In just weeks, doom-and-gloom harvest forecasts of $3-something corn have reversed course by as much as $1 per bushel. That’s because USDA’s two March 31 reports—bullish for different reasons—sent corn, wheat and soybean futures higher.
"We can take a pretty big crop and still not collapse prices," says Chris Hurt, Purdue University ag economist, during a webinar this week. "These are exciting times for the crop sector."
Behind that newfound optimism is his estimate that corn demand will increase nearly 500 million bushels from USDA’s projection inNovember. In part, he bases that on the recent Grain Stocks report.
Click here for more news and video from Top Producer's Power Hour.
The surge in demand, both in exports and ethanol, has caught nearly everyone by surprise. It should keep 2014/15 corn prices in the $4.50 to $4.75 range, he says. That assumes trend yields of 163 bu./acre. Even in the unlikely event that corn yields reach a record 170 bu./acre, eclipsing an all-time high of 165 bu./acre, new demand would prevent harvest prices from dropping below $4.15 per bushel, Hurt says. On the flip side, poor national yields of 149 bu./acre, would send corn soaring to $5.90 this fall.
Price management still key. It’s not time for sit-on-your-hands marketing, however.
"There are pricing opportunities of corn futures at $5 to $5.20," adds Corinne Alexander, Purdue ag economist. She thinks that level deserves a serious look because the risk premium could evaporate. "When we’re in the world of comfortable inventories and normal crops, in seven out of 10 years, the highest prices are in the March/April/May window," Alexander notes. Once that level of uncertainty subsides and the growing season looks promising, end users no longer are aggressive in paying risk premiums and can be patient for lower prices in the fall.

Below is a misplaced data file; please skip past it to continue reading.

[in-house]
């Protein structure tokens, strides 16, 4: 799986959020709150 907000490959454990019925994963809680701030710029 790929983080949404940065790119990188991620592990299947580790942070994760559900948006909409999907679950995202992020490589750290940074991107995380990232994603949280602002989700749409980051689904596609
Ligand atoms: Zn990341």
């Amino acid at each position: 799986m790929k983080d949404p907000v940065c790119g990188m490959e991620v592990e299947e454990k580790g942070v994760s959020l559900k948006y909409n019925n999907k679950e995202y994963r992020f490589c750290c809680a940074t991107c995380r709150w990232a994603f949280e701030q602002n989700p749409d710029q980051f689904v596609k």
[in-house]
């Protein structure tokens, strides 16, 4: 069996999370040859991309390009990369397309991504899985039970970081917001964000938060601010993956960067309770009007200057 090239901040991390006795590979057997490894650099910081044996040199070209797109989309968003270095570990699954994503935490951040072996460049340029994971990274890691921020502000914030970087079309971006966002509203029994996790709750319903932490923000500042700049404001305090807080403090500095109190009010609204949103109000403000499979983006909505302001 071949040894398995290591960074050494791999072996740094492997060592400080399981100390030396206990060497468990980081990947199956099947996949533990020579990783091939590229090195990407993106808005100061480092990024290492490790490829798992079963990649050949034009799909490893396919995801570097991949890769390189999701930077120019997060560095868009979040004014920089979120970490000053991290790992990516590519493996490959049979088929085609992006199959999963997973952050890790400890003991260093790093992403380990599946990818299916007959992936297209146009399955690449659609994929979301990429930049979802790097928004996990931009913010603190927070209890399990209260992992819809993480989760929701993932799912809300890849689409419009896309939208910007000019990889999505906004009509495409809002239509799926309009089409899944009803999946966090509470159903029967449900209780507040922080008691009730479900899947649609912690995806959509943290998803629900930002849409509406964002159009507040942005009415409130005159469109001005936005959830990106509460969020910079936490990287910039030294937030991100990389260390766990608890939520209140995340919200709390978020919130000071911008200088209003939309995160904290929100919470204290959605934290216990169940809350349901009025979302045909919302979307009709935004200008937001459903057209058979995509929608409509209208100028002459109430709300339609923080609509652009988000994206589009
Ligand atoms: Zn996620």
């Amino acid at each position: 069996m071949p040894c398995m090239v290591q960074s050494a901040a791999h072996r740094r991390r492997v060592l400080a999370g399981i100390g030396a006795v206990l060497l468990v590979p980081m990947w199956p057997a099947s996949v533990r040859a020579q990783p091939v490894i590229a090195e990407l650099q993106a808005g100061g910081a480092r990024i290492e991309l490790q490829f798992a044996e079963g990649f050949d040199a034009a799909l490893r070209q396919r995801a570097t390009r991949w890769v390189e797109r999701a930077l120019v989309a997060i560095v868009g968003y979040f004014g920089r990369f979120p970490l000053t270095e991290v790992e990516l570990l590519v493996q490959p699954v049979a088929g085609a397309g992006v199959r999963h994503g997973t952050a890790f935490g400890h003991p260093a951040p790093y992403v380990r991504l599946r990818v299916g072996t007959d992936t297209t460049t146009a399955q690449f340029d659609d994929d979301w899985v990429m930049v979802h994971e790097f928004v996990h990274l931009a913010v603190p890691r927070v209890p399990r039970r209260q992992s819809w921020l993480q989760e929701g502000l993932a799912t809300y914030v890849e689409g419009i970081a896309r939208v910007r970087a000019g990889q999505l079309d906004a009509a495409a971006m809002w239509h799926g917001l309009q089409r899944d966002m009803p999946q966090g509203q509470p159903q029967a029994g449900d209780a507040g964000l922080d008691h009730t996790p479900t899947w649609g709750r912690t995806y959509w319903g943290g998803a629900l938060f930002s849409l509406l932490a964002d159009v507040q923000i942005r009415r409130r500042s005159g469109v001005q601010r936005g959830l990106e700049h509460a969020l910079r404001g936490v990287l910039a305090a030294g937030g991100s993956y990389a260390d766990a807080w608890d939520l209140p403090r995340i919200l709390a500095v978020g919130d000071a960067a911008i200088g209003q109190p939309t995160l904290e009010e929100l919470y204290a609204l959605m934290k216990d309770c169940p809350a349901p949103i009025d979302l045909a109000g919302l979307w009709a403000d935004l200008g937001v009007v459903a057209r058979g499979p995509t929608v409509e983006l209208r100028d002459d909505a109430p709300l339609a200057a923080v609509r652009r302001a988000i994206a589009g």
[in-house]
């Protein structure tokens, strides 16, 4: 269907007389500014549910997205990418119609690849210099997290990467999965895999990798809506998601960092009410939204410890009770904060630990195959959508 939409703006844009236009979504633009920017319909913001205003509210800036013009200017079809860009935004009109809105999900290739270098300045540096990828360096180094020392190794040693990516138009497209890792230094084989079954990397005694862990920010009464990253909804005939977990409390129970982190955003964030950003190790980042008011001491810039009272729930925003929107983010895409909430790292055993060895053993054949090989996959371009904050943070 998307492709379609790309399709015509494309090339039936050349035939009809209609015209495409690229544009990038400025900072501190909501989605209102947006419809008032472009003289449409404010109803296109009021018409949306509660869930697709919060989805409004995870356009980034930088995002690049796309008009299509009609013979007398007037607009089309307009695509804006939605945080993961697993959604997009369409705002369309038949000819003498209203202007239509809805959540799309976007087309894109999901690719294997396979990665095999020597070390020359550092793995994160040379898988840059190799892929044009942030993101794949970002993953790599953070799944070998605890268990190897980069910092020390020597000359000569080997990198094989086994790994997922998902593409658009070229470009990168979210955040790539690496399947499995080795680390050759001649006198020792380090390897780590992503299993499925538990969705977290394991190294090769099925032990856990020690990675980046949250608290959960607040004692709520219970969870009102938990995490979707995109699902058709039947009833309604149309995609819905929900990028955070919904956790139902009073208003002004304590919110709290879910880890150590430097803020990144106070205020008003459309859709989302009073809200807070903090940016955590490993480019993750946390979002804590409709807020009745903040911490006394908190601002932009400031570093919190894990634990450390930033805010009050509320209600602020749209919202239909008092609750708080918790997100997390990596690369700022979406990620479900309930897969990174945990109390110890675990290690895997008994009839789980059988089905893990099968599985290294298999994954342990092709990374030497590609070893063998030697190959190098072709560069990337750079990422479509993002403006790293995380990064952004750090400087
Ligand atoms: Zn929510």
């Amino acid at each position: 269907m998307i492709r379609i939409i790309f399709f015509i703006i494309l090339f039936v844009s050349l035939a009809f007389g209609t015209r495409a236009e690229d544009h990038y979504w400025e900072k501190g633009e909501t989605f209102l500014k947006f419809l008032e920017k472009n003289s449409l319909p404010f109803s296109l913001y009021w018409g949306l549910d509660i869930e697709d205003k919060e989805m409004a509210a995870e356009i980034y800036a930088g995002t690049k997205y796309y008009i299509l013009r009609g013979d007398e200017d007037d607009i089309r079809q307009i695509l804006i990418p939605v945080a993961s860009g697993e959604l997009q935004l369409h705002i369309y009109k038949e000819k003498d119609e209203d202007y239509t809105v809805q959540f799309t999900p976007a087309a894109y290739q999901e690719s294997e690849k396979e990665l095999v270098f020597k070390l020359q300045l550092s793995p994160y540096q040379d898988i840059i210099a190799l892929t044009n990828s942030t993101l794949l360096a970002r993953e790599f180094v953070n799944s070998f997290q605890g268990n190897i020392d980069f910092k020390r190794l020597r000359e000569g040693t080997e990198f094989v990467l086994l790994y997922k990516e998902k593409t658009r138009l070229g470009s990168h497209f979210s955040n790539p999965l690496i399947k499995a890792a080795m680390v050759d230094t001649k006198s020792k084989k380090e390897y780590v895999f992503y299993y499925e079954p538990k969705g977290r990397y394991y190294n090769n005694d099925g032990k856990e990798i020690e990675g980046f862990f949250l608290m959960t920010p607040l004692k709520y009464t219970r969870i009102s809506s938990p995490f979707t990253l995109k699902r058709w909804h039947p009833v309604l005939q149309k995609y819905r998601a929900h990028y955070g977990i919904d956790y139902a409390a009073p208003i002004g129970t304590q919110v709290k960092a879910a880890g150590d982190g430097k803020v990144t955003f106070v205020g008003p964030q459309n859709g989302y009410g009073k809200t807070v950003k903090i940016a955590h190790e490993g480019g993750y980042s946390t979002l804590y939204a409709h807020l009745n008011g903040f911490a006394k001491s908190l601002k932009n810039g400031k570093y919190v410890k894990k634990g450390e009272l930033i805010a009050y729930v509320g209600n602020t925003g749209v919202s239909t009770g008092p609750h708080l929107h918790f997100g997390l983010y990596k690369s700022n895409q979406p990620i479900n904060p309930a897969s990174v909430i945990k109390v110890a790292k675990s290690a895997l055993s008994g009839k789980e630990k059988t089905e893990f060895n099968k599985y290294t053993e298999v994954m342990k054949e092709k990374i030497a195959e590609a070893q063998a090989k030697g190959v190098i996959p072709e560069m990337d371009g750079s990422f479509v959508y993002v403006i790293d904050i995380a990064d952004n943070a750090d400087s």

Moreover, it’s possible some producers who indicated a switch to soybeans in March’s Prospective Plantings report will revert to corn. That’s because the corn price outlook has become more bullish. For example, on March 3, Purdue budgets showed a $51 acre advantage for Indiana soybeans versus corn on average quality land. On April 1, the spread had narrowed to just $12.
"The switch to soybeans may not be as large as anticipated," Hurt says. A shift of 1 million to 2 million crop acres is likely, with corn picking up the lion’s share. Weather could change the equation further, as cold and wet conditions are expected to remain through April.
Another reason to price early is the Ukraine conflict, responsible for a 20- to 30-cent premium in the corn market, Hurt says. If tensions subside, such premiums could do an about-face in a hurry. Other risk factors for lower corn and bean prices include the slowdown in China’s economy, weak soybean crush margins and the PEDV outbreak.
On soybeans, Hurt recommends that producers sell the old crop. Prices have topped $14, the result of a lower carryout and a smaller Brazilian crop. With stocks hovering dangerously close to record low levels, "there clearly could be more upside potential—to as high as $16," he says.
Producers should price new-crop beans, too. "We’re going to make a run, maybe at $12.30, cash beans out of the field at harvest at $12. That looks like a tremendous marketing opportunity at this point."